Aug 26 2016 - 7:32 pm

Digital Chaos finalizes its roster, adds former OG offlaner MoonMeander

Digital Chaos, which finished second at Valve’s $20
Sam Nordmark
Writer at @dotesports

Digital Chaos, which finished second at Valve’s $20.9 million tournament the International 6, has replaced its North American offlaner David "Moo" Hull.

In his place, the team has added former OG offlaner David “MoonMeander” Tan, who won two Valve majors together with the team before being released after a disappointing performance at the International 6.

Digital Chaos became the Cinderella story of the massive tournament. Despite entering as complete underdogs, the team consisting of mostly rejects from established rosters reached the grand finals after enduring a terrifying path in the lower bracket. Defeating serious competition like EHOME, Fnatic, and Evil Geniuses before finally being toppled by Wings Gaming in the grand final.

MoonMeander was announced as Moo’s replacement one day after the team revealed the offlaner had been released. The player’s resumé is hard to argue against, as incredible performances at both the Frankfurt and Manila majors made OG the first team in Dota 2 to ever win two Valve-events. MoonMeander, however, has since alluded to things not being as spotless within the team in an interview with Christian “Epi” Czech.

MoonMeander told Epi that the team simply crashed at the International 6, where they exited in 9-12th place, and he blamed this partially on lack of focus during practices and a lax attitude prior to the event. The 24-year old added that he was unaware that he was dropped from the roster until a week after OG’s tournament run was over.

Jan 22 2017 - 9:12 pm

Hearthstone's NA vs CN event ends in controversy

The Chinese players were coasting to victory, but their final win provoked minor outrage.
Callum Leslie
Weekend Editor, Dot Esports.
Image via Blizzard Entertainment

China's best Hearthstone players turned back a team of the best North America had to offer—but the event did not end without controversy.

In the final game of the event series, China's "Lvge" made a play that seemed to defy logic. He played Dirty Rat on turn two, risking pulling a hugely advantageous early Tomb Pillager or Gadgetzan Auctioneer for his opponent Keaton "Chakki" Gill.

However, according to the American players the Chinese casters and Lvge's teammates were screaming to play the Rat when he picked the card up, and with no white noise in the player headsets Lvge could likely hear the noise and take the cue.

The play promoted a furious series of tweets from Tempo Storm founder and Team NA player Andrey "Reynad" Yanyuk—though the tweets were later deleted.

Chakki and other players have also commented on the controversy, claiming that they raised the issue of players being able to hear the casters. The other members of each team were also watching the stream of the game, meaning they could see the hands of the opposing player.

There was little that could be done to address the controversy unless the admins immediately halted the game in progress, as the game was tournament point for the Chinese side.

Despite the controversial finish, team China had run away with the tournament to get into that position. Thanks to two wins by "OmegaZero" and "Lovelychook" over the two day event, Lvge was left with only Chakki left to beat.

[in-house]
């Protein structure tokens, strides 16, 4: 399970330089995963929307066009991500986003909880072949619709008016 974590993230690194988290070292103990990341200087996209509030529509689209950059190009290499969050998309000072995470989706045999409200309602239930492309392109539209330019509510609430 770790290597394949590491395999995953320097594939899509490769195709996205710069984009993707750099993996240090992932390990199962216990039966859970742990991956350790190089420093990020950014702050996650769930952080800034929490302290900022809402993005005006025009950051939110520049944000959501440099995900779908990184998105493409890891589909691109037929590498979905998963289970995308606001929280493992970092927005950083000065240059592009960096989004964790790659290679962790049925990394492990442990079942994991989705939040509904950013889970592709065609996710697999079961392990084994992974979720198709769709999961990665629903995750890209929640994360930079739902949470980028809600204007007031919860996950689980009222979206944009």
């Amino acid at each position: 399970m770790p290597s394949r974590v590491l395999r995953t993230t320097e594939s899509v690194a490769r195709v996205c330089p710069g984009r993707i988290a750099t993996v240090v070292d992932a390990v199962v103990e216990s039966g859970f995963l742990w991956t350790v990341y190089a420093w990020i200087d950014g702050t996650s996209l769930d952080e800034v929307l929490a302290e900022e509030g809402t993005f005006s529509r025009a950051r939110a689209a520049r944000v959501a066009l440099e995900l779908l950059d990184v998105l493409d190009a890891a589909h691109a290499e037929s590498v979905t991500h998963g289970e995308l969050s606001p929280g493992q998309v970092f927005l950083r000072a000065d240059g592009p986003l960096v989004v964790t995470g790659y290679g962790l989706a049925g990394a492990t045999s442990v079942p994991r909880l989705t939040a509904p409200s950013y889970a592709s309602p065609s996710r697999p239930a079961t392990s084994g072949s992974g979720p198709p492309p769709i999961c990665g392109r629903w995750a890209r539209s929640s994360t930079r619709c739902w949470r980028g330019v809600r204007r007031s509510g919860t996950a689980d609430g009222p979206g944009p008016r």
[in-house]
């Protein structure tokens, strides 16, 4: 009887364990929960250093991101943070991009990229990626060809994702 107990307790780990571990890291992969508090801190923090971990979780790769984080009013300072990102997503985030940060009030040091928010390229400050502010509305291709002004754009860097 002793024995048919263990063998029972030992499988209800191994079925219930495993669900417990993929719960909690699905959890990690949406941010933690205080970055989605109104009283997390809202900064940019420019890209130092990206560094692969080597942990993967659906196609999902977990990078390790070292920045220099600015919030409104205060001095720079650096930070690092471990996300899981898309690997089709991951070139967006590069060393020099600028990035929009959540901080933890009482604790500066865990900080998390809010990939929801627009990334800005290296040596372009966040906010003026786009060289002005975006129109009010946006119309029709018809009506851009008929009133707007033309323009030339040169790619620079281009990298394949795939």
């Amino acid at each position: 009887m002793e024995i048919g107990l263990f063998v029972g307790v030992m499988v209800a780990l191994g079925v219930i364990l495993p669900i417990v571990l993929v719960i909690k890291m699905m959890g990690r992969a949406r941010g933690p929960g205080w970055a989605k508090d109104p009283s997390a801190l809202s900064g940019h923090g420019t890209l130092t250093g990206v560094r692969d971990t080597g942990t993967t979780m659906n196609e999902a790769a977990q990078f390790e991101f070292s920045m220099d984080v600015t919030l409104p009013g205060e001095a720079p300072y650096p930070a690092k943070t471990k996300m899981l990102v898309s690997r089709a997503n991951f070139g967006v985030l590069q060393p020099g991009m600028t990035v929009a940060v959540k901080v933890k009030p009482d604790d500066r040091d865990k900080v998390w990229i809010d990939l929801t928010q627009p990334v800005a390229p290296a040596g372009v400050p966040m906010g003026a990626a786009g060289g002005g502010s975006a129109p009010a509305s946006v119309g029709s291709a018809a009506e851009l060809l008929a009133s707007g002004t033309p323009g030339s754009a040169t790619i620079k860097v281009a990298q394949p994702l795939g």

China had also won the first of the three showpiece events, before Canada's Julien “Cydonia” Perrault had single-handedly won the second for team North America.

Jan 20 2017 - 9:49 pm

IEM Katowice’s CS:GO tournament is going to be awesome

The final two invites went out today, and the tournament's guaranteed to be exciting.
Sam Nordmark
Writer at @dotesports
Photo via Fragbite

The final two teams to be invited to one of the year's biggest events have been announced.

FaZe Clan and Danish soccer club FC Copenhagen's esports venture, North, will be attending IEM Katowice's Counter-Strike: Global Offensive finals from Mar. 1-5, ESL announced today. The teams, which showed impressive form towards the end of 2016 at multiple international LAN events, will be competing against some of the best teams in the world.

The two teams are also the last to receive invitations to the event, as four teams will be added after a series of online qualifiers. In total, three more European teams will be attending IEM Katowice, as well as one North American team. With an already-stacked ensemble of teams ready to attend, such as Brazil's SK Gaming, Polish hometown heroes Virtus Pro, and Denmark's top team Astralis, the four teams that will be advancing through the online qualifiers will be making an already-competitive event all the more fierce.

In October 2016, the current North roster, which was signed to Dignitas at the time, took home the $500,000 EPICENTER event in Moscow. Aside from being one of the biggest events of the year, it had all the top teams in the world in attendance. Since then, however, North has struggled to live up to the expectations placed upon them, and have recently fallen short at nearly all events they have attended since.

The opposite can be said about FaZe, since the team picked up former Astralis in-game leader Finn "Karrigan" Andersen. Since Karrigan's arrival, FaZe have had their best results since the team's inception, and have looked stronger at each event they have attended.

Taking place roughly one month after the ELEAGUE Major, which begins on Jan. 22, IEM Katowice will likely be the debut tournament of several new rosters—so make sure to keep an eye on what could be one of the biggest CS:GO events of the year.